The best route from Tamarindo to Manuel Antonio is via Route 21, Route 18 (Friendship Bridge), Route 1 and Route 34. All paved roads.
Jaco town has one of the nicest roads with painted lines and even parking lines! Make sure to pay attention to the parking signs because the police does give parking tickets.
San Jose to Jaco (1.5 hours)
Route goes onto the highway, past Tarcoles bridge and to Jaco. Great well paved road.
Liberia to Jaco (~3 hours)
Same route as Liberia to Manuel Antonio as Jaco is just 1 hour north of Manuel Antonio.
Tamarindo to Jaco (4 hours)
Same as the route from Tamarindo to Manuel Antonio.
As a very remote destination in Costa Rica, a 4wd/4×4 is absolutely necessary. The main road down to the Osa Peninsula from the east side (Puerto Jimenez) is all paved but that’s it, it ends in town.
The main road to Puerto Jimenez is very nicely paved since it goes from the Costanera Sur, past Palmar and all the way down south but it ends once you get to town.
The road to Carate/Matapalo is extremely bumpy and has a ton of holes. If you’re going all the way to Carate, make sure you check tides because there’s a couple of rivers and in rainy season, they get very full.
Drake Bay road is very bumpy and has one of the worst road conditions in Costa Rica. You can drive it in dry season but you do need to cross a couple of rivers so it is recommended not to drive in the heart of rainy season.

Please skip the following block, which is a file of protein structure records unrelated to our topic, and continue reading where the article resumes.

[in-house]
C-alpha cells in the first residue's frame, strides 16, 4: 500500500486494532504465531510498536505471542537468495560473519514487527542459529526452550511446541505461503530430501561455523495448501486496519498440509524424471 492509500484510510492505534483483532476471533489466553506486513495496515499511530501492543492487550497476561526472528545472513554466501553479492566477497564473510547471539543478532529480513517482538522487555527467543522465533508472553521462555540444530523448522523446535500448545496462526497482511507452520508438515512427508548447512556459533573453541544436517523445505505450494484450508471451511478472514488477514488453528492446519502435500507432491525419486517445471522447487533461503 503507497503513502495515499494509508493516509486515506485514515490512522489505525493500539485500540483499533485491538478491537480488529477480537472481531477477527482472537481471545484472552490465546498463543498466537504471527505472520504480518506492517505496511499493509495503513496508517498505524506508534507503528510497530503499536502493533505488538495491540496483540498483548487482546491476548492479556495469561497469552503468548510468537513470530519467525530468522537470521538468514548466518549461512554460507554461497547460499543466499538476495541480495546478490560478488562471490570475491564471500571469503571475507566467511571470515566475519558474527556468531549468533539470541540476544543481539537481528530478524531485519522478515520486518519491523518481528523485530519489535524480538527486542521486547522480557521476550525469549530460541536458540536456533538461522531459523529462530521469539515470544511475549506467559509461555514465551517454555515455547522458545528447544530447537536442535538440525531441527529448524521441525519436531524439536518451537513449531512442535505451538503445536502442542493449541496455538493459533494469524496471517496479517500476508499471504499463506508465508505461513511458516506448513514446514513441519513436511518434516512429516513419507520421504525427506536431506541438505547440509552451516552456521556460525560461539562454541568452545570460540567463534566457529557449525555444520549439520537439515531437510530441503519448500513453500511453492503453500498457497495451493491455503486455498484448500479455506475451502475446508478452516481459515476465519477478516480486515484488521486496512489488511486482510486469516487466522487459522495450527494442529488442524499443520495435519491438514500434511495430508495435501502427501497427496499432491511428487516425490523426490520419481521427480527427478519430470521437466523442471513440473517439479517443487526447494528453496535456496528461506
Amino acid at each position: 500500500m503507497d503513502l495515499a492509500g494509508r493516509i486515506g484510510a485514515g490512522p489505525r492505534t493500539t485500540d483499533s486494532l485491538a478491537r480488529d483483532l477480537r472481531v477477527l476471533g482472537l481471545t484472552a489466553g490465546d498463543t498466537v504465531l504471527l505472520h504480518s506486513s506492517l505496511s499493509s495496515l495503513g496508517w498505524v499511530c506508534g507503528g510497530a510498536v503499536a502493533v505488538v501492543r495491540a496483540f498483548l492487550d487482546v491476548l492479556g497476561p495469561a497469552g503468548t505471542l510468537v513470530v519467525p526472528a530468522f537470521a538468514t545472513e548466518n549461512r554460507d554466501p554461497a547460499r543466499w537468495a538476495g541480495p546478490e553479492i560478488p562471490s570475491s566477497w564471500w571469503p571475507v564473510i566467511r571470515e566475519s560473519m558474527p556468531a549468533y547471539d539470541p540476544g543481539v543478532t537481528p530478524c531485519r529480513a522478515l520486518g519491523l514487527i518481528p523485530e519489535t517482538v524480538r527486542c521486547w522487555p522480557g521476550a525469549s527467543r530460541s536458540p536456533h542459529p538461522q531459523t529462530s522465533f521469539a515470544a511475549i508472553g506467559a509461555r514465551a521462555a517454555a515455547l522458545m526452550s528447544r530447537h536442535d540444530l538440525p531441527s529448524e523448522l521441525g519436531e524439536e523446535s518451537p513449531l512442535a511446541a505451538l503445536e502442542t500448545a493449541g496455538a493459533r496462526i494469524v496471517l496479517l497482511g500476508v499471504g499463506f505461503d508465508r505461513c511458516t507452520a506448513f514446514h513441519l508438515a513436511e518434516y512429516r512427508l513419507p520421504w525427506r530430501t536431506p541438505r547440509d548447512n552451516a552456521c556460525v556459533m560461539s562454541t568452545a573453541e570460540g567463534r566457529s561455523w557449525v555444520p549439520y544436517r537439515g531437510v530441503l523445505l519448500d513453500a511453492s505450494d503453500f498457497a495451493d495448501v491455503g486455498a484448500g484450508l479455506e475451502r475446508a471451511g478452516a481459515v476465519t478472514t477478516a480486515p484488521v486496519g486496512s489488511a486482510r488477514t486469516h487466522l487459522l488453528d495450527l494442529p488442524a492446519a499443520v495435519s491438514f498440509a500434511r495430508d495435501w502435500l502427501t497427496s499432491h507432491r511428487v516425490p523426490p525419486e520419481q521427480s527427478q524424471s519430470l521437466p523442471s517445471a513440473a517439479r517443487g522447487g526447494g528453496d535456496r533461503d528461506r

In peak rainy season months like September – November, you can even get rained in since the rivers may flood! You should take the boat from Sierpe to Drake Bay instead.
The roads to Perez Zeledon are on well paved roads as you go by way from Cartago and the route Cerro de la Muerte. The roads around town are paved and if you go outside of town, there are some unpaved roads but nothing too bad.
From Perez Zeledon, you can keep going on the Cerro de la Muerte road down to Dominical. This road is paved but super narrow and curvy so drive carefully.
The roads around Tamarindo are in good shape. You don’t need a 4×4 and can rent a sedan if you’re only staying in Tamarindo or the area.
If you plan to visit other beaches around like Conchal and Flamingo, a sedan is fine too. If you plan to go down south to Negra, Junquillal, San Juanillo or further, a 4wd is recommended.
Liberia to Tamarindo (1 hour)
All on a well paved road. A section of it doesn’t have lines or street lights so drive carefully as that part is also a little curvy.
San Jose to Tamarindo (4 hours)
This route is all paved and goes mostly on the highway.
From Liberia to Ostional, it is about a 2.5 hour drive via Route 21 and Route 160. From Tamarindo, we take Route 160 going down the coast.
We recommend getting a SUV to go to Ostional as that road is extremely bumpy being unpaved with lots of potholes. There are some steep hills and there is a river before you reach Ostional.